My name is Dan McDonald, I own Penobscot Adventures with my wife Maureen. I became a whitewater rafting guide 21 whitewater seasons ago. This means that many of the the people that I train to guide for Penobscot Adventures weren’t born when I started guiding. I also teach high school at a locally and many of the students are interested in what it’s like to guide and some of them ask how I got started rafting.
I started rafting with my friend Andy when I was in college at the University of New England. He grew up in the Forks, Maine and rafted often all throughout high school. He became a guide for Magic Falls Rafting company as soon as he turned 18 and recommended that I do the same.
In 1996 I signed up for guide training with Magic Falls Rafting company. Guide training consisted of 5 days rafting on the Kennebec river and 2 days on either the Dead or Lower Penobscot River. The days on the river were followed by night classes were we studied whitewater rapid formation, rescue scenarios, and state test preparation.
The training class started out with 18 people the first day. When we arrived at the Kennebec river put in and the water was running 18,000 cfs. We had no idea what that meant, but our trainers where very excited (i.e. “nervous”). The first run down the seasoned guides guided down and we had a great run until the Lower Alley Way. At the top of the Cathedral Eddy wave train we dump trucked everyone but the guide, my first whitewater swim!
Next time down the students guided, it was epic. We made it to the rapid named Big Mama and watched as the raft in front of us flipped over on a wave called the Second Sister. Basically, Big Mama is the wave in the front of this wave train and she has 3 Sisters, each one slows you down until one of them gets you. My trainer, Joe, was getting ready to blow his whistle (that’s what you do when there are swimmers) when we flipped over at the same spot. The next few minutes were crazy. I came up way down stream, and after about a minute in the H2O, another trainee Corey helped me onto the bottom of the upside down raft, but it was the first raft that flipped. My raft had gotten caught up in some eddy currents and was still further up stream. Once we got down to Cathedral Eddy ( large kind of calm stretch), Annie from Down East Whitewater helped our trainers pull us all in.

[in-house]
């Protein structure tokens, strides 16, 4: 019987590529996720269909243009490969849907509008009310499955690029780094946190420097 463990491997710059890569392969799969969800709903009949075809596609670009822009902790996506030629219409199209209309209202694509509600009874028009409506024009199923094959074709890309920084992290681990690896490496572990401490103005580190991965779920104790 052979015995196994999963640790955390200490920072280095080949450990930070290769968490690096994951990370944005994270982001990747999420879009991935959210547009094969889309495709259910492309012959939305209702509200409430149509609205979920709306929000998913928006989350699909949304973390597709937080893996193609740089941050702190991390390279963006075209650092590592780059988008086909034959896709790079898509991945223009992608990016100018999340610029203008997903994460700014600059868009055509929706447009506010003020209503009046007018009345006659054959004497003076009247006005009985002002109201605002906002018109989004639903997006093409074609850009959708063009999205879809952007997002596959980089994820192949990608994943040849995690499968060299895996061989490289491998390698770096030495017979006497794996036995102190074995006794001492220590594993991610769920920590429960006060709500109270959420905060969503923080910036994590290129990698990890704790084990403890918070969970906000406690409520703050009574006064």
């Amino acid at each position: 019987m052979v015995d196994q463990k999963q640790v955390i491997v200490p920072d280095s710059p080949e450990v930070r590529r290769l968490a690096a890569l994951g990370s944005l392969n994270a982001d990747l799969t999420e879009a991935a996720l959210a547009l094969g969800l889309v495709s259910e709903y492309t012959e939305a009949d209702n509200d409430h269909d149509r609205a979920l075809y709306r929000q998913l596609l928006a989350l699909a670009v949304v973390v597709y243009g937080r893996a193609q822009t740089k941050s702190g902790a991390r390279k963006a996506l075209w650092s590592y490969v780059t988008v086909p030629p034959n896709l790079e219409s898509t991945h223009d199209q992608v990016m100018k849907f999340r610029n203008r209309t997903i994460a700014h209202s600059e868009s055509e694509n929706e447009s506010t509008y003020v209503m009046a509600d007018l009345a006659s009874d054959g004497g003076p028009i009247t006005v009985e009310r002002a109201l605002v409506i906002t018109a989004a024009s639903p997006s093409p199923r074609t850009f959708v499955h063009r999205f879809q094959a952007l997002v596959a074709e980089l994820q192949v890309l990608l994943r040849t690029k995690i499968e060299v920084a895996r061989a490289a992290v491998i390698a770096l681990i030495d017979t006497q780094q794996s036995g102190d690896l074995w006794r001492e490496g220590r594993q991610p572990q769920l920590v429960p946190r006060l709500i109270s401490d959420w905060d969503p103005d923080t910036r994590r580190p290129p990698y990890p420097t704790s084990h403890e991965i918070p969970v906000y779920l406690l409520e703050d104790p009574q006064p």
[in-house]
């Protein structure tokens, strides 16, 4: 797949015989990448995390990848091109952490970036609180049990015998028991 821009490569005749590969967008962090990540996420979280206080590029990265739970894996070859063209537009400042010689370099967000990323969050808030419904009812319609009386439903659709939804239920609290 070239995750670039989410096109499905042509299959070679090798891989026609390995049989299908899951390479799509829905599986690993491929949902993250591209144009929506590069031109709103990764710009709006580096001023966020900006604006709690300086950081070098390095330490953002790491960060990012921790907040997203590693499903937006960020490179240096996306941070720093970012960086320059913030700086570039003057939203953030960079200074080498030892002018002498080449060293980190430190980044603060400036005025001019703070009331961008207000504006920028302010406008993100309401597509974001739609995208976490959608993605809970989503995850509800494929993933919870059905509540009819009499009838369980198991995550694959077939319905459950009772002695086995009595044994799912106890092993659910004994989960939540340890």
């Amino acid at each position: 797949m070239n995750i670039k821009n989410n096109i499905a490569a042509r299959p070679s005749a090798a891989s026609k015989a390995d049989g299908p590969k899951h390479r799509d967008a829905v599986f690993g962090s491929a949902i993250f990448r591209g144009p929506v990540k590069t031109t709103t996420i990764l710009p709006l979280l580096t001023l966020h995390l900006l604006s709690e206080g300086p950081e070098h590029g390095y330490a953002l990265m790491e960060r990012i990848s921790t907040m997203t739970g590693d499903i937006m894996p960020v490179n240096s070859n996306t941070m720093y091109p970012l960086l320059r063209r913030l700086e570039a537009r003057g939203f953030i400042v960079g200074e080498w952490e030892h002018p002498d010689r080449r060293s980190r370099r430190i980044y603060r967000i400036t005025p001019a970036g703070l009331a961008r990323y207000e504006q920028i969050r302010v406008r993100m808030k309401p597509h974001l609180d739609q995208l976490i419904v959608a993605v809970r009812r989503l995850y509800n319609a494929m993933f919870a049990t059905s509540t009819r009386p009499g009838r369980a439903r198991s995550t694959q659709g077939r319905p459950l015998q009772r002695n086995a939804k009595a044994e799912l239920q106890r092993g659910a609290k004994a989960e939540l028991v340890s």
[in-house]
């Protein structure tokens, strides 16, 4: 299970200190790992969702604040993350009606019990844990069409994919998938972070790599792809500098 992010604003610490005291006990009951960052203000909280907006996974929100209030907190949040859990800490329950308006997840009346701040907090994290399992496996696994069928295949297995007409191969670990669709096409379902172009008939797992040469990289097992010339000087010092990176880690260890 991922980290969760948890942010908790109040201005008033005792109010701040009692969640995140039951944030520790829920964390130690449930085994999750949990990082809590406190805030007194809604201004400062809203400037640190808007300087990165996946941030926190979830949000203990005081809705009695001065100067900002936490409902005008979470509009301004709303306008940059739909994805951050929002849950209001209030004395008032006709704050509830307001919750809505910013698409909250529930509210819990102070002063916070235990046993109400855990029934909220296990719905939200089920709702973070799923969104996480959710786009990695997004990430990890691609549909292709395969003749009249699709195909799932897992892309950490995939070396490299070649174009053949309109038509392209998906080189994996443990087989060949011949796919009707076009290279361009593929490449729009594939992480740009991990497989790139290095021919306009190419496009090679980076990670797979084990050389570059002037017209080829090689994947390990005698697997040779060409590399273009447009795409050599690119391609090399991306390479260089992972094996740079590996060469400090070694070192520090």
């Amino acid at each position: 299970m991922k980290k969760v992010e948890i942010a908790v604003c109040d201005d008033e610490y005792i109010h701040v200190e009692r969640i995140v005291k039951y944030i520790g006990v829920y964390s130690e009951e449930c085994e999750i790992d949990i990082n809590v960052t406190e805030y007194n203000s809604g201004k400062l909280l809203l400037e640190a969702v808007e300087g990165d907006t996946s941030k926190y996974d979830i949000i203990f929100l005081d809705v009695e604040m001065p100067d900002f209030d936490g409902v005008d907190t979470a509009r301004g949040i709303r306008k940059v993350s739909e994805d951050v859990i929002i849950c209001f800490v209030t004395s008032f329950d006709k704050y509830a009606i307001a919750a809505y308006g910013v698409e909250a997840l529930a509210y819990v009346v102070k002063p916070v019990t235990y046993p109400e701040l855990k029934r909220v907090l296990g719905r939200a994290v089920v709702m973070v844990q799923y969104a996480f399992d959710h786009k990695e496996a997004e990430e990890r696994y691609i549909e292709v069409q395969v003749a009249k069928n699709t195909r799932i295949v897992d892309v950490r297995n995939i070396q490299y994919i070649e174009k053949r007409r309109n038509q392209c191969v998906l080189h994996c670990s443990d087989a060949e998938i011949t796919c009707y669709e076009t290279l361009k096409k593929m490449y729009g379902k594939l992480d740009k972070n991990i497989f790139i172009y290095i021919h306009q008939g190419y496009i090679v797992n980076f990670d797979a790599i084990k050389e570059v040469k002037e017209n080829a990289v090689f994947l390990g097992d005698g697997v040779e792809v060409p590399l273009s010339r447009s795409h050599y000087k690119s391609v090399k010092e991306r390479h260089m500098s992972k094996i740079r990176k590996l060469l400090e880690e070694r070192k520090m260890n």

We spent the next four hours looking for Joe’s uncle who was training with us, but was M.I.A. Turns out he had gotten to shore right off and hung started walking. The trainers crossed paths with him a few times until they found each other. We floated out after that and had a great story to tell. The next morning, 8 trainees showed up to learn the trade.
I still haven’t answered the question of “why do I guide?”, but the answer is simple. It’s awesome! If your thinking of guiding a raft or two sign up for guide training with any Registered Maine Outfitter. It’s the ultimate summer job, pay isn’t bad and the tips and benefits (unconventional) are great.